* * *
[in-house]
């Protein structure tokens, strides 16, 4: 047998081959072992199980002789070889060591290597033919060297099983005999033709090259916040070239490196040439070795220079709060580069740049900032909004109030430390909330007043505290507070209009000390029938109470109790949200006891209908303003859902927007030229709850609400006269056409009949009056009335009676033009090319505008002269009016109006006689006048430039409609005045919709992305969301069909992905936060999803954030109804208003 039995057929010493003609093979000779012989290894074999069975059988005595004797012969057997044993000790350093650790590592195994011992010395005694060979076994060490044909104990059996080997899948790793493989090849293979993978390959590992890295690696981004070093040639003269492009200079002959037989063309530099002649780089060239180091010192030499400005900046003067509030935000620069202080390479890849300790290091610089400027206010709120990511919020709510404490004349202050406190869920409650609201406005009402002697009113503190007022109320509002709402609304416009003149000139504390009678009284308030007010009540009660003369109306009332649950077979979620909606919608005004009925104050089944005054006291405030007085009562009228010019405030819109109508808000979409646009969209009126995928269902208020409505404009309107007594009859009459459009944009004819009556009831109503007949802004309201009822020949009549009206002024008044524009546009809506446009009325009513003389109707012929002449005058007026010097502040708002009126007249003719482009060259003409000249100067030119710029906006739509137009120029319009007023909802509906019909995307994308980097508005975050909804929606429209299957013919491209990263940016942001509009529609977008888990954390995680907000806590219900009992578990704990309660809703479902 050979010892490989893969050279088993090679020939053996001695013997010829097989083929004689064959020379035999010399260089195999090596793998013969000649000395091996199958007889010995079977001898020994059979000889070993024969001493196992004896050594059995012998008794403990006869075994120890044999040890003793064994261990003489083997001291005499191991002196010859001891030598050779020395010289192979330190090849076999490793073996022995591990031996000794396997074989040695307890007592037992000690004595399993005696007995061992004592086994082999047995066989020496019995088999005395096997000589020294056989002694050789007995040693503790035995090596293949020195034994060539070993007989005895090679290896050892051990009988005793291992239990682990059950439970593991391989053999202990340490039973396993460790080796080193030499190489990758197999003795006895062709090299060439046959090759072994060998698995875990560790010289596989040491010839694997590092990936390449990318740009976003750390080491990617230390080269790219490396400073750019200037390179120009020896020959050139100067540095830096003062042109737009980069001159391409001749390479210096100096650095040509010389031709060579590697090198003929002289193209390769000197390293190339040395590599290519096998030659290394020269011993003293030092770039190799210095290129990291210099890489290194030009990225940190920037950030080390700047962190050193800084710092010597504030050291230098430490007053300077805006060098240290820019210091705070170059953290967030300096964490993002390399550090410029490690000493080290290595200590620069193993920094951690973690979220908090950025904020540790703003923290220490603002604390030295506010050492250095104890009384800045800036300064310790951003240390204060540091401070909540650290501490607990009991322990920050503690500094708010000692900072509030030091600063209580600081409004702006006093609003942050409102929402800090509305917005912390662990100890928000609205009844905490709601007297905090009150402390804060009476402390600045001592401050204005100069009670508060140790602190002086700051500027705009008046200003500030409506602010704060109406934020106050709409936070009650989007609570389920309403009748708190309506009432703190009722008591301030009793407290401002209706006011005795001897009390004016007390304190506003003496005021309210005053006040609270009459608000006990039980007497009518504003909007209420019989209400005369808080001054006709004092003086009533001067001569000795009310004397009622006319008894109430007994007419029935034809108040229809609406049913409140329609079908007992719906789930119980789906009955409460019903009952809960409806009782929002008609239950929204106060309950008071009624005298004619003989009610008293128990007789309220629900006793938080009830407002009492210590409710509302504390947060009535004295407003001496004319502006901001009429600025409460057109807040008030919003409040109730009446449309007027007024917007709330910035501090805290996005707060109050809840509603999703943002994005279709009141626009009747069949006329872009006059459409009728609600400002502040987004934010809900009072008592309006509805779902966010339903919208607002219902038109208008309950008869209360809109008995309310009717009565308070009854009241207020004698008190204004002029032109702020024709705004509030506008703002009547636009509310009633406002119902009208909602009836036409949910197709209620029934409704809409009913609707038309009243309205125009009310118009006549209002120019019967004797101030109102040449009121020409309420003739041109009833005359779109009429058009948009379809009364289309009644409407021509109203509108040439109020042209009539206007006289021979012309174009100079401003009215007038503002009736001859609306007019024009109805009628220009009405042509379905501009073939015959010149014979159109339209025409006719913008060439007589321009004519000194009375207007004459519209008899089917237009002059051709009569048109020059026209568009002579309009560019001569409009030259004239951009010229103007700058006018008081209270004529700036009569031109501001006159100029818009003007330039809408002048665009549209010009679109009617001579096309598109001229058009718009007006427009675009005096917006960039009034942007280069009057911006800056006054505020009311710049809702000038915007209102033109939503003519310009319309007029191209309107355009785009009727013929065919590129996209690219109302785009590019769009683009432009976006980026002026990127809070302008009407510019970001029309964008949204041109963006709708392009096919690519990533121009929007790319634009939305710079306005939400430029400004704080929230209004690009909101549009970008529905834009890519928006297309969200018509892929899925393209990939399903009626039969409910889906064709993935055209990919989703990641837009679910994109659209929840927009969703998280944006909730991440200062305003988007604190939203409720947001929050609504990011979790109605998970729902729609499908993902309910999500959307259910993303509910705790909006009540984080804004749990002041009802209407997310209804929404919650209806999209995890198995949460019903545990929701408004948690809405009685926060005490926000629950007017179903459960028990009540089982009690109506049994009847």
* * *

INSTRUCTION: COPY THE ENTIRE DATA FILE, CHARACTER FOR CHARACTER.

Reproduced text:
[in-house]
């Protein structure tokens, strides 16, 4: 047998081959072992199980002789070889060591290597033919060297099983005999033709090259916040070239490196040439070795220079709060580069740049900032909004109030430390909330007043505290507070209009000390029938109470109790949200006891209908303003859902927007030229709850609400006269056409009949009056009335009676033009090319505008002269009016109006006689006048430039409609005045919709992305969301069909992905936060999803954030109804208003 039995057929010493003609093979000779012989290894074999069975059988005595004797012969057997044993000790350093650790590592195994011992010395005694060979076994060490044909104990059996080997899948790793493989090849293979993978390959590992890295690696981004070093040639003269492009200079002959037989063309530099002649780089060239180091010192030499400005900046003067509030935000620069202080390479890849300790290091610089400027206010709120990511919020709510404490004349202050406190869920409650609201406005009402002697009113503190007022109320509002709402609304416009003149000139504390009678009284308030007010009540009660003369109306009332649950077979979620909606919608005004009925104050089944005054006291405030007085009562009228010019405030819109109508808000979409646009969209009126995928269902208020409505404009309107007594009859009459459009944009004819009556009831109503007949802004309201009822020949009549009206002024008044524009546009809506446009009325009513003389109707012929002449005058007026010097502040708002009126007249003719482009060259003409000249100067030119710029906006739509137009120029319009007023909802509906019909995307994308980097508005975050909804929606429209299957013919491209990263940016942001509009529609977008888990954390995680907000806590219900009992578990704990309660809703479902 050979010892490989893969050279088993090679020939053996001695013997010829097989083929004689064959020379035999010399260089195999090596793998013969000649000395091996199958007889010995079977001898020994059979000889070993024969001493196992004896050594059995012998008794403990006869075994120890044999040890003793064994261990003489083997001291005499191991002196010859001891030598050779020395010289192979330190090849076999490793073996022995591990031996000794396997074989040695307890007592037992000690004595399993005696007995061992004592086994082999047995066989020496019995088999005395096997000589020294056989002694050789007995040693503790035995090596293949020195034994060539070993007989005895090679290896050892051990009988005793291992239990682990059950439970593991391989053999202990340490039973396993460790080796080193030499190489990758197999003795006895062709090299060439046959090759072994060998698995875990560790010289596989040491010839694997590092990936390449990318740009976003750390080491990617230390080269790219490396400073750019200037390179120009020896020959050139100067540095830096003062042109737009980069001159391409001749390479210096100096650095040509010389031709060579590697090198003929002289193209390769000197390293190339040395590599290519096998030659290394020269011993003293030092770039190799210095290129990291210099890489290194030009990225940190920037950030080390700047962190050193800084710092010597504030050291230098430490007053300077805006060098240290820019210091705070170059953290967030300096964490993002390399550090410029490690000493080290290595200590620069193993920094951690973690979220908090950025904020540790703003923290220490603002604390030295506010050492250095104890009384800045800036300064310790951003240390204060540091401070909540650290501490607990009991322990920050503690500094708010000692900072509030030091600063209580600081409004702006006093609003942050409102929402800090509305917005912390662990100890928000609205009844905490709601007297905090009150402390804060009476402390600045001592401050204005100069009670508060140790602190002086700051500027705009008046200003500030409506602010704060109406934020106050709409936070009650989007609570389920309403009748708190309506009432703190009722008591301030009793407290401002209706006011005795001897009390004016007390304190506003003496005021309210005053006040609270009459608000006990039980007497009518504003909007209420019989209400005369808080001054006709004092003086009533001067001569000795009310004397009622006319008894109430007994007419029935034809108040229809609406049913409140329609079908007992719906789930119980789906009955409460019903009952809960409806009782929002008609239950929204106060309950008071009624005298004619003989009610008293128990007789309220629900006793938080009830407002009492210590409710509302504390947060009535004295407003001496004319502006901001009429600025409460057109807040008030919003409040109730009446449309007027007024917007709330910035501090805290996005707060109050809840509603999703943002994005279709009141626009009747069949006329872009006059459409009728609600400002502040987004934010809900009072008592309006509805779902966010339903919208607002219902038109208008309950008869209360809109008995309310009717009565308070009854009241207020004698008190204004002029032109702020024709705004509030506008703002009547636009509310009633406002119902009208909602009836036409949910197709209620029934409704809409009913609707038309009243309205125009009310118009006549209002120019019967004797101030109102040449009121020409309420003739041109009833005359779109009429058009948009379809009364289309009644409407021509109203509108040439109020042209009539206007006289021979012309174009100079401003009215007038503002009736001859609306007019024009109805009628220009009405042509379905501009073939015959010149014979159109339209025409006719913008060439007589321009004519000194009375207007004459519209008899089917237009002059051709009569048109020059026209568009002579309009560019001569409009030259004239951009010229103007700058006018008081209270004529700036009569031109501001006159100029818009003007330039809408002048665009549209010009679109009617001579096309598109001229058009718009007006427009675009005096917006960039009034942007280069009057911006800056006054505020009311710049809702000038915007209102033109939503003519310009319309007029191209309107355009785009009727013929065919590129996209690219109302785009590019769009683009432009976006980026002026990127809070302008009407510019970001029309964008949204041109963006709708392009096919690519990533121009929007790319634009939305710079306005939400430029400004704080929230209004690009909101549009970008529905834009890519928006297309969200018509892929899925393209990939399903009626039969409910889906064709993935055209990919989703990641837009679910994109659209929840927009969703998280944006909730991440200062305003988007604190939203409720947001929050609504990011979790109605998970729902729609499908993902309910999500959307259910993303509910705790909006009540984080804004749990002041009802209407997310209804929404919650209806999209995890198995949460019903545990929701408004948690809405009685926060005490926000629950007017179903459960028990009540089982009690109506049994009847």